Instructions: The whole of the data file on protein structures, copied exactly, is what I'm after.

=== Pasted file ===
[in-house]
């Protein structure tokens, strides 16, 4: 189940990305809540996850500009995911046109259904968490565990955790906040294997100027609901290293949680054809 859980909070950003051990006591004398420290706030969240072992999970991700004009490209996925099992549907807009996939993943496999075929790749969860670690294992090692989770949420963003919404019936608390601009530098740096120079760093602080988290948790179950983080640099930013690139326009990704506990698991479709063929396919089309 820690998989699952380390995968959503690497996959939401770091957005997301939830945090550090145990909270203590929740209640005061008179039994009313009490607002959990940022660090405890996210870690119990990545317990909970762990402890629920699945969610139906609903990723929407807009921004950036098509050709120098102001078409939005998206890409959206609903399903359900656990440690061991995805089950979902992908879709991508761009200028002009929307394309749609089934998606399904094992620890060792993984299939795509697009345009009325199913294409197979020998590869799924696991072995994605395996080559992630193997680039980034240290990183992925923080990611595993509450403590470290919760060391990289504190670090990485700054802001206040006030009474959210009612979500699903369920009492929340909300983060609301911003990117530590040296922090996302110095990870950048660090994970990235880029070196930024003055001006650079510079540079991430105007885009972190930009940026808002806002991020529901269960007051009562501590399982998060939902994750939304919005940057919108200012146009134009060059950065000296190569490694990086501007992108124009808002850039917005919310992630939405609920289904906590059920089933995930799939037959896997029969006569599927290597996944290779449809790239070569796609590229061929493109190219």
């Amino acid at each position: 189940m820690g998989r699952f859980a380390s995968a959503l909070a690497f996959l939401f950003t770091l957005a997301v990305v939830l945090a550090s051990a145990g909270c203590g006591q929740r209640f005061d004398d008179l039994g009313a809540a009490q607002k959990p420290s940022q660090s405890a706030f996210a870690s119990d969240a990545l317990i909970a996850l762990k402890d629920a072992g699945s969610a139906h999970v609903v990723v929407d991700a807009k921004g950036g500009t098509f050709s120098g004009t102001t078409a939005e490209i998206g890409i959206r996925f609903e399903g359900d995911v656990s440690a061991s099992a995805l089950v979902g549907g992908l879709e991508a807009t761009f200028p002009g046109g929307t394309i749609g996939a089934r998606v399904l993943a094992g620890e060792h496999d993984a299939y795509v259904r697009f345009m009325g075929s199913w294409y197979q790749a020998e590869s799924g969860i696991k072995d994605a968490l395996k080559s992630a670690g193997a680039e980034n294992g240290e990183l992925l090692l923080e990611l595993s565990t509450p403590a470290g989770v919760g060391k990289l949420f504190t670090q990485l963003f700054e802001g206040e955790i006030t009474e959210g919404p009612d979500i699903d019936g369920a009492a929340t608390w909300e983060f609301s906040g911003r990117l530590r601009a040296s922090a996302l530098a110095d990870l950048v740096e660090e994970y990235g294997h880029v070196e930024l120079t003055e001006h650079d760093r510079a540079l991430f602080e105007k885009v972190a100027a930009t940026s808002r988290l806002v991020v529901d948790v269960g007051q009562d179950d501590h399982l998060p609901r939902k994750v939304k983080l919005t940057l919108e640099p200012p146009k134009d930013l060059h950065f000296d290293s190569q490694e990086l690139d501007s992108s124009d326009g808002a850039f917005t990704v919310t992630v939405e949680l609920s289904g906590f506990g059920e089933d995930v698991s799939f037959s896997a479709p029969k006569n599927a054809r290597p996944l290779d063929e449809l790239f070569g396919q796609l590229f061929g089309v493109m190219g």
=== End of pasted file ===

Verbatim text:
[in-house]
């Protein structure tokens, strides 16, 4: 189940990305809540996850500009995911046109259904968490565990955790906040294997100027609901290293949680054809 859980909070950003051990006591004398420290706030969240072992999970991700004009490209996925099992549907807009996939993943496999075929790749969860670690294992090692989770949420963003919404019936608390601009530098740096120079760093602080988290948790179950983080640099930013690139326009990704506990698991479709063929396919089309 820690998989699952380390995968959503690497996959939401770091957005997301939830945090550090145990909270203590929740209640005061008179039994009313009490607002959990940022660090405890996210870690119990990545317990909970762990402890629920699945969610139906609903990723929407807009921004950036098509050709120098102001078409939005998206890409959206609903399903359900656990440690061991995805089950979902992908879709991508761009200028002009929307394309749609089934998606399904094992620890060792993984299939795509697009345009009325199913294409197979020998590869799924696991072995994605395996080559992630193997680039980034240290990183992925923080990611595993509450403590470290919760060391990289504190670090990485700054802001206040006030009474959210009612979500699903369920009492929340909300983060609301911003990117530590040296922090996302110095990870950048660090994970990235880029070196930024003055001006650079510079540079991430105007885009972190930009940026808002806002991020529901269960007051009562501590399982998060939902994750939304919005940057919108200012146009134009060059950065000296190569490694990086501007992108124009808002850039917005919310992630939405609920289904906590059920089933995930799939037959896997029969006569599927290597996944290779449809790239070569796609590229061929493109190219």
């Amino acid at each position: 189940m820690g998989r699952f859980a380390s995968a959503l909070a690497f996959l939401f950003t770091l957005a997301v990305v939830l945090a550090s051990a145990g909270c203590g006591q929740r209640f005061d004398d008179l039994g009313a809540a009490q607002k959990p420290s940022q660090s405890a706030f996210a870690s119990d969240a990545l317990i909970a996850l762990k402890d629920a072992g699945s969610a139906h999970v609903v990723v929407d991700a807009k921004g950036g500009t098509f050709s120098g004009t102001t078409a939005e490209i998206g890409i959206r996925f609903e399903g359900d995911v656990s440690a061991s099992a995805l089950v979902g549907g992908l879709e991508a807009t761009f200028p002009g046109g929307t394309i749609g996939a089934r998606v399904l993943a094992g620890e060792h496999d993984a299939y795509v259904r697009f345009m009325g075929s199913w294409y197979q790749a020998e590869s799924g969860i696991k072995d994605a968490l395996k080559s992630a670690g193997a680039e980034n294992g240290e990183l992925l090692l923080e990611l595993s565990t509450p403590a470290g989770v919760g060391k990289l949420f504190t670090q990485l963003f700054e802001g206040e955790i006030t009474e959210g919404p009612d979500i699903d019936g369920a009492a929340t608390w909300e983060f609301s906040g911003r990117l530590r601009a040296s922090a996302l530098a110095d990870l950048v740096e660090e994970y990235g294997h880029v070196e930024l120079t003055e001006h650079d760093r510079a540079l991430f602080e105007k885009v972190a100027a930009t940026s808002r988290l806002v991020v529901d948790v269960g007051q009562d179950d501590h399982l998060p609901r939902k994750v939304k983080l919005t940057l919108e640099p200012p146009k134009d930013l060059h950065f000296d290293s190569q490694e990086l690139d501007s992108s124009d326009g808002a850039f917005t990704v919310t992630v939405e949680l609920s289904g906590f506990g059920e089933d995930v698991s799939f037959s896997a479709p029969k006569n599927a054809r290597p996944l290779d063929e449809l790239f070569g396919q796609l590229f061929g089309v493109m190219g």